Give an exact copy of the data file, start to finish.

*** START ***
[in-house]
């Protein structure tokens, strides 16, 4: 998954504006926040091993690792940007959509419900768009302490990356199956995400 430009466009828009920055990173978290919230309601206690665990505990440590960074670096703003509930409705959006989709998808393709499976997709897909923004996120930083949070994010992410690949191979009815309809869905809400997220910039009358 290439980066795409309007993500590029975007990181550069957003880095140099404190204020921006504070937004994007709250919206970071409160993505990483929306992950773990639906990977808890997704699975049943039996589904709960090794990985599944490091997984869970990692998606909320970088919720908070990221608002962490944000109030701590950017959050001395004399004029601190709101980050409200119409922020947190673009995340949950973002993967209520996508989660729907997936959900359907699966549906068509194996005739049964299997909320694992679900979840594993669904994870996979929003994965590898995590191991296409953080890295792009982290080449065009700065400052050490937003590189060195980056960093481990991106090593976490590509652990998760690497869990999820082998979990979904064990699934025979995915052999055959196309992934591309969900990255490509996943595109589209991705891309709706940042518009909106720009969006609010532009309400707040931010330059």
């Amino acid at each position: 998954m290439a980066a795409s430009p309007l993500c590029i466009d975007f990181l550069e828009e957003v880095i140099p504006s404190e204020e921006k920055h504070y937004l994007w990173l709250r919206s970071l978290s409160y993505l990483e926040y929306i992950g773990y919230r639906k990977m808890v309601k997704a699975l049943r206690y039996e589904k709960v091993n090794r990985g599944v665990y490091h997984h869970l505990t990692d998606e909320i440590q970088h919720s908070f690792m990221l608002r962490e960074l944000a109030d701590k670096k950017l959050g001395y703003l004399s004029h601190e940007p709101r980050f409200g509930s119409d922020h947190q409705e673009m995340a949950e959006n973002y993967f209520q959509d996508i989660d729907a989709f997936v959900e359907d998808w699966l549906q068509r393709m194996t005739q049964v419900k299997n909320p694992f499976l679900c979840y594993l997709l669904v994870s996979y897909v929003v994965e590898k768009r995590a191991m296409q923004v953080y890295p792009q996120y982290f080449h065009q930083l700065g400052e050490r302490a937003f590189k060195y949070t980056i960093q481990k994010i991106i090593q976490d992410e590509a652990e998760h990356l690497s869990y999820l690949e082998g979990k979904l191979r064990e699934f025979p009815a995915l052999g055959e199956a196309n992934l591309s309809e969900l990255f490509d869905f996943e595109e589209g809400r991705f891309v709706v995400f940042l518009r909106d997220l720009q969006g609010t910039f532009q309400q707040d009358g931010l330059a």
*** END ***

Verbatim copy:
[in-house]
């Protein structure tokens, strides 16, 4: 998954504006926040091993690792940007959509419900768009302490990356199956995400 430009466009828009920055990173978290919230309601206690665990505990440590960074670096703003509930409705959006989709998808393709499976997709897909923004996120930083949070994010992410690949191979009815309809869905809400997220910039009358 290439980066795409309007993500590029975007990181550069957003880095140099404190204020921006504070937004994007709250919206970071409160993505990483929306992950773990639906990977808890997704699975049943039996589904709960090794990985599944490091997984869970990692998606909320970088919720908070990221608002962490944000109030701590950017959050001395004399004029601190709101980050409200119409922020947190673009995340949950973002993967209520996508989660729907997936959900359907699966549906068509194996005739049964299997909320694992679900979840594993669904994870996979929003994965590898995590191991296409953080890295792009982290080449065009700065400052050490937003590189060195980056960093481990991106090593976490590509652990998760690497869990999820082998979990979904064990699934025979995915052999055959196309992934591309969900990255490509996943595109589209991705891309709706940042518009909106720009969006609010532009309400707040931010330059």
């Amino acid at each position: 998954m290439a980066a795409s430009p309007l993500c590029i466009d975007f990181l550069e828009e957003v880095i140099p504006s404190e204020e921006k920055h504070y937004l994007w990173l709250r919206s970071l978290s409160y993505l990483e926040y929306i992950g773990y919230r639906k990977m808890v309601k997704a699975l049943r206690y039996e589904k709960v091993n090794r990985g599944v665990y490091h997984h869970l505990t990692d998606e909320i440590q970088h919720s908070f690792m990221l608002r962490e960074l944000a109030d701590k670096k950017l959050g001395y703003l004399s004029h601190e940007p709101r980050f409200g509930s119409d922020h947190q409705e673009m995340a949950e959006n973002y993967f209520q959509d996508i989660d729907a989709f997936v959900e359907d998808w699966l549906q068509r393709m194996t005739q049964v419900k299997n909320p694992f499976l679900c979840y594993l997709l669904v994870s996979y897909v929003v994965e590898k768009r995590a191991m296409q923004v953080y890295p792009q996120y982290f080449h065009q930083l700065g400052e050490r302490a937003f590189k060195y949070t980056i960093q481990k994010i991106i090593q976490d992410e590509a652990e998760h990356l690497s869990y999820l690949e082998g979990k979904l191979r064990e699934f025979p009815a995915l052999g055959e199956a196309n992934l591309s309809e969900l990255f490509d869905f996943e595109e589209g809400r991705f891309v709706v995400f940042l518009r909106d997220l720009q969006g609010t910039f532009q309400q707040d009358g931010l330059a």